Here are the latest headlines for Thursday, May 7.
Marler in retirement U-turn
Joe Marler is reportedly weighing up a U-turn on his possible international retirement, following a charm offensive from his England coaches.
The prop was on the verge of quitting the England set-up after being handed a 10-week ban for grabbing Alun Wyn Jones’ testicles during the Six Nations clash with Wales.
However, Eddie Jones and his assistant Matt Proudfoot have, according to several outlets, convinced Marler that he still has a role to play at the 2023 World Cup in France.
The two men have been in touch with the 29-year old over Zoom, with Proudfoot publicly throwing his backing behind Marler.
“I am trying to mentor them through the challenges they have,” said Proudfoot.
“I try to have a series of in-depth conversations with each player through the day and just really talk to them, find out what they are struggling with. How can I give them a different perspective?”
Sonny Bill Williams ‘given green light’ by club to fight Mike Tyson
Super League newcomers Toronto Wolfpack will not stand in the way of All Blacks legend Sonny Bill Williams stepping into the ring with boxing icon Mike Tyson.
According to The Sun, the Canadian club, who Williams joined back in November, is even doing its best to try and find out if the fight is possible.
The possibility of the pair going toe-to-toe was first mooted by promoter Brian Amatruda earlier this week, with Tyson reportedly offered $1m to come out of retirement for a showpiece fight in Melbourne.
Williams has been touted as one of three potential options for the American legend, along with AFL star Barry Hall and retired NRL talent Paul Gallen.
Toronto are reportedly keen to see if Amatruda is genuine, with head coach Brian McDermott himself a former Royal Marine boxing champion.
Williams already has a clause in his contract allowing him to fight in the off-season, and is a former WBA International Heavyweight champion, having won all seven of his pro bouts.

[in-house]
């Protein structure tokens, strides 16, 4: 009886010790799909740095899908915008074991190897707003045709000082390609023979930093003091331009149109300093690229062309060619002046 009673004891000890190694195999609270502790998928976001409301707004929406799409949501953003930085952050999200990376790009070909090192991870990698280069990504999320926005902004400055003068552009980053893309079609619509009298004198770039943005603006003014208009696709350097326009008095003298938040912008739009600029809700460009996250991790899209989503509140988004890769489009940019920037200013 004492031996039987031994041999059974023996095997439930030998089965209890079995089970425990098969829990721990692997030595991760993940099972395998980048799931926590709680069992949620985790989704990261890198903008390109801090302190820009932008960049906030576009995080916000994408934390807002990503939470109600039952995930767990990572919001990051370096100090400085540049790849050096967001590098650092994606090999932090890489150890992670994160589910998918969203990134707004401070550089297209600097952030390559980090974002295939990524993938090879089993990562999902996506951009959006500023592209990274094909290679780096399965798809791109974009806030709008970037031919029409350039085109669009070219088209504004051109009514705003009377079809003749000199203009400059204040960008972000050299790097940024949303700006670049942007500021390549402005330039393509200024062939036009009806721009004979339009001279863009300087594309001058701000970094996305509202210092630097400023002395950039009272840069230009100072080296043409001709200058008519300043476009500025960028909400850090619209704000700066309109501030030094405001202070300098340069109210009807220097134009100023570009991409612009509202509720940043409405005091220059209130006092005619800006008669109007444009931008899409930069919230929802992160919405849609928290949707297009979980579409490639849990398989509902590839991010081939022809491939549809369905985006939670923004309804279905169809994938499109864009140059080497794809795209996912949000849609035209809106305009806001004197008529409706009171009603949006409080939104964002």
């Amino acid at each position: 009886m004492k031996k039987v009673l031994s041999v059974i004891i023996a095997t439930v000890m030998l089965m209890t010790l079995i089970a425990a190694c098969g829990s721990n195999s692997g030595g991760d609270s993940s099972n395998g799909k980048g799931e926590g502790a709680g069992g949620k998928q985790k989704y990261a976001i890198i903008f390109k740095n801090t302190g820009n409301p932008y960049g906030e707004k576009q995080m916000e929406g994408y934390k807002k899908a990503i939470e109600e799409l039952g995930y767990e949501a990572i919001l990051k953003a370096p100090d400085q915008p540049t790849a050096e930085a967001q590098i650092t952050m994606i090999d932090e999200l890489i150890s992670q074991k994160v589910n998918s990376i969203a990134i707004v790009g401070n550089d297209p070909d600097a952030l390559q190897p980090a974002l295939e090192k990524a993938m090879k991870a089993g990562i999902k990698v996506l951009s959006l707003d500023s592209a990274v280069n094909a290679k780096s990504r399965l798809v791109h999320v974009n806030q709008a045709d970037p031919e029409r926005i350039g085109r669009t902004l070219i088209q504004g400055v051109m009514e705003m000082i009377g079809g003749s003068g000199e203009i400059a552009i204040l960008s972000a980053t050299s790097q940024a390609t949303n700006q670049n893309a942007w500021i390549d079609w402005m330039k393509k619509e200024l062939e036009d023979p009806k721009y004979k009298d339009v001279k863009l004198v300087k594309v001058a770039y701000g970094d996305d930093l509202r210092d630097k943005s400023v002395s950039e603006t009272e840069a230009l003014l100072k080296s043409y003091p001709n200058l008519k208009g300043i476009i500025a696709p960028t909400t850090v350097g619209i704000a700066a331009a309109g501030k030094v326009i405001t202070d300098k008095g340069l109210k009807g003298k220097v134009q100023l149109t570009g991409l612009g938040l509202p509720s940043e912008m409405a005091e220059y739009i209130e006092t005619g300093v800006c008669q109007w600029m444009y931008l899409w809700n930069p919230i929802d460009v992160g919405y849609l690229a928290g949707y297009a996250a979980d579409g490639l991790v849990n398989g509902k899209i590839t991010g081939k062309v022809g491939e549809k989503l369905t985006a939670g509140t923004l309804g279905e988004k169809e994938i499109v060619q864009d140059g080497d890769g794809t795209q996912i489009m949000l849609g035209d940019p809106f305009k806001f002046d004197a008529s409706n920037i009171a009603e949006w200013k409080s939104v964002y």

Tompkins’ worst habit and the position he’d like to switch to
Welsh Six Nations sensation Nick Tompkins has given a brief insight into what he is doing during lockdown.
The centre, who has been heavily linked with a return to Wales with the Dragons on a one-year loan, is currently sharing a house with Saracens team-mate Ali Crossdale.
And the pair have been discussing things as part of a Q and A with Saracens’ official website.
When quizzed on what it’s like to reside with the Welshman, Crossdale said: “Nick’s worst habit is switching off. He has a massive tendency to be in a conversation with you and then find something that completely takes his mind away from what’s going on!
“Whether it’s his phone, the TV or whatever, he’s very good at switching off from listening to conversations. That’s frustrating!”
Both players admit that keeping fit during the current coronavirus pandemic is proving a challenge, although they agree that “Dominos and a beer” is still the best cheat meal.
Tompkins will hope to pick up where he left off in terms of form when rugby eventually returns.
But while he has added another dimension to the Welsh midfield, he clearly fancies himself in another role too.
“Full-back,” he said when asked what he’d go for given the chance to switch positions.
“Goodey [Alex Goode] just dosses around back there and they always get the most metres as they catch the ball and get to run! It’s not a hard job is it, really?
“They don’t have to make many tackles either!
Sonja McLaughlan on Gatland clash
Sonja McLaughlan is one of the most respected interviewers in the game, but has nevertheless had plenty of frosty encounters with some of rugby’s biggest names.
In a Q and A with The Telegraph, the BBC journalist lifted the lid on a “tense” interview with former Wales boss Warren Gatland.
Gatland signed off as Wales boss with a Six Nations Grand Slam last year, and speculation was rife at the time over his next move.
There had even been suggestions that he may be tempted to head over the Severn Bridge and take the England job.
And, as McLaughlan explains, the speculation over the Kiwi’s job set the scene for a testing exchange.
She said: “I honestly think that doing the post match is the hardest thing to do.
“There are emotions swirling around for the players and the coaches, you’re out in the elements.
“And you have to ask people things that they might not want to be asked about. I asked Warren Gatland about being linked with the England job in the press conference midweek once.
“He was fine at the time and then on the pitch when Wales won the Grand Slam, I was about to interview him and he said, ‘You let yourself down asking that’.
“I was like: ‘The BBC has delayed the news here so I can interview him, I really better get to talk to you!’ And the producer is in the ear going “Get Gatland! Get Gatland!” He did talk in the end but it was tense.”
This content was originally published here.